In 2004, a 19 year-old Harvard University undergraduate launched a social networking site to connect profiles of the university’s students and staff. Little did Mark Zuckerberg realize, that this simple idea would change the way the world interacts. The rest, as they say, is history.
The advent of social media has made the modern consumer more informed than ever, due to the rapid dissemination of product information available at their fingertips. Vehicle purchase decisions naturally become a significant area of concern, as the purchase of a car is often the second most important life investment.
Engagement has become an important factor in social media, and marketers are now required to quickly respond to the evolving dynamics of comments and reviews of their products and services.
The faceless nature of online communication has also created an environment where cynicism and criticism become even tougher to manage. Trust in brand is driven not just by the marketer, but also through the power of discourse between consumers through the various social networks available today.
Marketing strategies changed from its traditional standards of the one way, mass communication seen through print, television and billboard advertising, to the inclusion of socially engaging content that required personalized experience for consumers through social media campaigns we are used to today.
This has altered how consumers respond to advertising. Traditional “interruptive” advertising content has changed to more engaging “organic” content. This dynamic shift has led to the new concept or “In-bound marketing”.
The traditional marketing methods, or “Outbound” marketing, gathers attention from the consumer by interrupting a consumer’s activity. TV advertising, for example, interrupts a program to introduce its products or services. Newspapers place advertisements next to their columns and articles to attract readers.
As content moved from traditional channels to the online domain, reading materials and videos became easily accessible. However, advertising did not gain this ease in access. Whilst content production had a higher barrier to entry via traditional channels, the world wide web allowed anybody to broadcast their content to the world, creating a blue ocean scenario that forced advertising prices to sell at a much lower cost.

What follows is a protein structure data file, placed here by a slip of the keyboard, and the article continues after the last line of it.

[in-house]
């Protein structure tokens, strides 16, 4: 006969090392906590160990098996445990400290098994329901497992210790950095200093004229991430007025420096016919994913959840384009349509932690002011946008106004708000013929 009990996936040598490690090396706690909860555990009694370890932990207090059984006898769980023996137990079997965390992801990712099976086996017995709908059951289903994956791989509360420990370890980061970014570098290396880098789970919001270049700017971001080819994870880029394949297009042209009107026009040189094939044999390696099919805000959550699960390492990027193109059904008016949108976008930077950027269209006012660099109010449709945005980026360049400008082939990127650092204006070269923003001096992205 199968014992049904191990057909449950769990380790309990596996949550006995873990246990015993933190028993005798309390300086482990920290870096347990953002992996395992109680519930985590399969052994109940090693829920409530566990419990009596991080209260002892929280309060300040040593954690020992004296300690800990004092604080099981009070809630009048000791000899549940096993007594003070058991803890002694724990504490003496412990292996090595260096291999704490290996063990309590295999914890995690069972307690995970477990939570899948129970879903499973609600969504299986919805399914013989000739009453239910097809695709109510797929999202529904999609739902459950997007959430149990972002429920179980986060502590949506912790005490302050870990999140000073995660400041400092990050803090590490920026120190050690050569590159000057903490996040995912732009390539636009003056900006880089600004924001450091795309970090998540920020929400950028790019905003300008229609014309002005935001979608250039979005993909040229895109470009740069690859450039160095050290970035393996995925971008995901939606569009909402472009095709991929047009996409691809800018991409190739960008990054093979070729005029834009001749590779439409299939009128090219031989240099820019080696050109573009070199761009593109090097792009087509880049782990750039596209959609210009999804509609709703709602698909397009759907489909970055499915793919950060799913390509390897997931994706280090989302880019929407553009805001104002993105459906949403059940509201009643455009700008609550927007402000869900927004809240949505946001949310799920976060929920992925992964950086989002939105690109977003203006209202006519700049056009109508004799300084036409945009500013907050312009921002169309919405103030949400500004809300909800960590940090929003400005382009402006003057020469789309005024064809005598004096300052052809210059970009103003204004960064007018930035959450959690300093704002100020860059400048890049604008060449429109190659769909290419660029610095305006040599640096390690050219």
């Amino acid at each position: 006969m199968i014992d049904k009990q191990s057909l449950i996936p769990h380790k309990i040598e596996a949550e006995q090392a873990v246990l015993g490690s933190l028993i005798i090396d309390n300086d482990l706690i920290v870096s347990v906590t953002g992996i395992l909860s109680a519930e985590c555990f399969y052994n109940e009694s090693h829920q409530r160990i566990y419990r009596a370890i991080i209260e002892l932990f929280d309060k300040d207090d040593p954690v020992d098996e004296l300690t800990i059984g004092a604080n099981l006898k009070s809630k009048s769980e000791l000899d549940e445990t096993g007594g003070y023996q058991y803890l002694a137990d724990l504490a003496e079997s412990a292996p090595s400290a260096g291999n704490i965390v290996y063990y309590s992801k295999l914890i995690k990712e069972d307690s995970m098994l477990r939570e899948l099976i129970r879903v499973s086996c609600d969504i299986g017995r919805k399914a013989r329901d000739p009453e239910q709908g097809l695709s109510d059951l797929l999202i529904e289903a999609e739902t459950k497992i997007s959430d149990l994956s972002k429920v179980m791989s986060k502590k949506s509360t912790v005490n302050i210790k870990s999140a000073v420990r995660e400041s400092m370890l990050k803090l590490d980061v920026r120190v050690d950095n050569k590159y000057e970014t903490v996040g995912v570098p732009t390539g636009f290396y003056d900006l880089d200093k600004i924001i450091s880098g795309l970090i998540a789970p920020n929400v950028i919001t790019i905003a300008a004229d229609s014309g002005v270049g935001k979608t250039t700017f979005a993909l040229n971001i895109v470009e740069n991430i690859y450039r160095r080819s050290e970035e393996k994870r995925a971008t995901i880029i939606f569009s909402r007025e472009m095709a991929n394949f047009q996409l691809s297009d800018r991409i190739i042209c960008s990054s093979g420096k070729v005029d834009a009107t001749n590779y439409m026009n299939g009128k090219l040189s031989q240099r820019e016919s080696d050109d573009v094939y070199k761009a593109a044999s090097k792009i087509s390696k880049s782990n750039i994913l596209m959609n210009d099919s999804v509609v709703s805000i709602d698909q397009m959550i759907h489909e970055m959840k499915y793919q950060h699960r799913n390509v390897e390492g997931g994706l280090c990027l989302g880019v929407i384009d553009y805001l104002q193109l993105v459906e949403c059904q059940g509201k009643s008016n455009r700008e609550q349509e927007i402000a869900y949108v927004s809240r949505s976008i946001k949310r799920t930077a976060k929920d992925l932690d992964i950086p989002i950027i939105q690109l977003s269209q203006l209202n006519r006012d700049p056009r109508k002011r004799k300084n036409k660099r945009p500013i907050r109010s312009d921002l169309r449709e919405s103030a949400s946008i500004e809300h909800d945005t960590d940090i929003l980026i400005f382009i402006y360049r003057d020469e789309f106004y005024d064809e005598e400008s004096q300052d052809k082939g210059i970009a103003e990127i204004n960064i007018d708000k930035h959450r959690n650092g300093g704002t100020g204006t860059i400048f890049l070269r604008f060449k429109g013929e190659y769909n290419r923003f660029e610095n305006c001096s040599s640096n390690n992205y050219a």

The In-bound marketing approach became the next resort, as it targets marketing at points where a purchase decision is most likely to take place. At its core, advertising will not attract customers when they are not ready to make purchase decisions. Therefore, in-bound marketing targets consumers at the touch points where there the need, product selection, and buying decision takes place.
Advocators of In-bound marketing mention the need to build brand trust. Unlike outbound marketing techniques, in-bound trust building requires a personal journey for the target consumer. The ultimate end is that the customer is fully aware that the products they are buying come from experts in the product – therefore marketing is driven by content that instils trust in the event the consumer is ready to buy, such as blogs, instructional videos, etc.
Implementing successful inbound campaigns require a lot of planning, understanding and most importantly, massive and accurate data collection systems that allow marketers to predict consumer behaviour at the important touch points. It is therefore important that businesses grapple with the concept of Big Data, where large sales teams can make informed, cost effective in their marketing content development.
In order to remain competitive in today’s age of fierce competition, it is also important that the creativity of the sales team is harnessed and enhanced. Sales and after sales development programs are now a crucial element of development.
As we approach the liberalisation of the automotive sector in the coming years, it is pertinent for automotive companies to reinvent their marketing and sales strategies, as competitiveness cannot be gauged by strength of manufacturing alone. It takes years for consumers to develop trust for a brand, but it takes a second for trust to be broken.
The writer is the chief executive officer of Malaysia Automotive Institute.